PIRC (Public Interest Research Centre) is producing evolving messaging guidance.

  Frameworks Initiative are putting out focused guidance on framing and messaging at this time, including how to communicate a common good frame and making a powerful case for the role of government. More to come – sign up to receive updates.

–  Joseph Rowntree Foundation remind us that we live in a just and compassionate society. This update sets out clears asks to unlock people from poverty at this time.

British Future has written about about how Covid-19 is prompting new ways to reach out to isolated people.

  Hope Based Comms is a global agency advising on how to shift messaging from fear to hope.

  Uplift Ireland has produced materials on: How to talk about Covid-19

  Centre for Countering Digital Hate is about to launch their Don’t feed the virus campaign. Their work is drowning out the xenophobic, hateful messaging that risks being amplified at this time.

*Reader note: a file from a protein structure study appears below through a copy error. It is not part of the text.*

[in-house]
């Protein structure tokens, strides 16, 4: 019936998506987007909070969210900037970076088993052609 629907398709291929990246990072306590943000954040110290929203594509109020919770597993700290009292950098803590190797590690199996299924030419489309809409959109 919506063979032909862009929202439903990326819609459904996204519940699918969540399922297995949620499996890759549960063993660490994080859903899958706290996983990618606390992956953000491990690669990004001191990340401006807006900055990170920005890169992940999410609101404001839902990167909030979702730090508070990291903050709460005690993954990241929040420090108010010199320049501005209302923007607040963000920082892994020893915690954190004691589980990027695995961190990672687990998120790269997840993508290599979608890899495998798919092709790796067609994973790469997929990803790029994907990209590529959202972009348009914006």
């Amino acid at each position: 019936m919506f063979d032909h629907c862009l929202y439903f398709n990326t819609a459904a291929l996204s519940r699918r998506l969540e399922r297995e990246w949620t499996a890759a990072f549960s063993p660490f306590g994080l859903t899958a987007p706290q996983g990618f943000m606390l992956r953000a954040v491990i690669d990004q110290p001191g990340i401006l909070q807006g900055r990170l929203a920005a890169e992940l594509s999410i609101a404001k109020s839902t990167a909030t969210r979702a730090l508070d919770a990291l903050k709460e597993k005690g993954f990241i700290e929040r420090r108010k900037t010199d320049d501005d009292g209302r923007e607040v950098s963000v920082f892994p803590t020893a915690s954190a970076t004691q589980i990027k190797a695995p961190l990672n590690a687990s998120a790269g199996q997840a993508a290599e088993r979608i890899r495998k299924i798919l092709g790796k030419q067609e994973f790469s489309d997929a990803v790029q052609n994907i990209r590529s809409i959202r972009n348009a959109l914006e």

Anat Shenker Osorio Communications has put out this Covid-19 messaging document which is powerfully shaping comms in the USA and beyond.

  Opportunity Agenda is stepping up its allyship with communities of colour and advocates for language centred around inclusion, justice and empowerment.

  Welcoming America are urging positive, values-based messages to maintain cohesion and cooperation and to double-down on virtual interaction and solidarity.

  The University of Sydney’s Policy Lab has put out a concise summary of key policy asks at this time covering: fair access to healthcare; shared economic sacrifice; enhancing social relationships; protecting democracy, rights and liberties; and building a sustainable future.

  Brigitte Nerlich writing for The University of Nottingham has collated a comprehensive summary of key metaphors in the time of coronavirus.